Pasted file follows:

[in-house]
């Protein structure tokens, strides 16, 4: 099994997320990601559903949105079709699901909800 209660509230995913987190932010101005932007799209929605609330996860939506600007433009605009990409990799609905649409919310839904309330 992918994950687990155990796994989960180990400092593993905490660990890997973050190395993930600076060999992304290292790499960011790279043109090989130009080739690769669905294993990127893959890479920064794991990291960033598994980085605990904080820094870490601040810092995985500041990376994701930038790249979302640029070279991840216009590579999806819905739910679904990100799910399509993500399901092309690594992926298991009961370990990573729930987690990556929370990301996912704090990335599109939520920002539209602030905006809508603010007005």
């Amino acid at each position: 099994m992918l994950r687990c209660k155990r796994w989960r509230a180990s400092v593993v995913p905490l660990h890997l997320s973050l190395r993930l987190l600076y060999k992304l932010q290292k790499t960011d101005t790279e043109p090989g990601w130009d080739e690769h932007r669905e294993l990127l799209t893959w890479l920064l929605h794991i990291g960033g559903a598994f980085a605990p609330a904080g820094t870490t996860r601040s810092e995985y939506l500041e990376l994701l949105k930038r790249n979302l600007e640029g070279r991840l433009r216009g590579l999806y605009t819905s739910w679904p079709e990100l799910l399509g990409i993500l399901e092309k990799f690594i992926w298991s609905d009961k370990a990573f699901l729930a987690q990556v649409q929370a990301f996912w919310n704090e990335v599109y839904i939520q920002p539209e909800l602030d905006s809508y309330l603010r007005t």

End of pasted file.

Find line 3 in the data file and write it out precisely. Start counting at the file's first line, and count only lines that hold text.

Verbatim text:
């Amino acid at each position: 099994m992918l994950r687990c209660k155990r796994w989960r509230a180990s400092v593993v995913p905490l660990h890997l997320s973050l190395r993930l987190l600076y060999k992304l932010q290292k790499t960011d101005t790279e043109p090989g990601w130009d080739e690769h932007r669905e294993l990127l799209t893959w890479l920064l929605h794991i990291g960033g559903a598994f980085a605990p609330a904080g820094t870490t996860r601040s810092e995985y939506l500041e990376l994701l949105k930038r790249n979302l600007e640029g070279r991840l433009r216009g590579l999806y605009t819905s739910w679904p079709e990100l799910l399509g990409i993500l399901e092309k990799f690594i992926w298991s609905d009961k370990a990573f699901l729930a987690q990556v649409q929370a990301f996912w919310n704090e990335v599109y839904i939520q920002p539209e909800l602030d905006s809508y309330l603010r007005t």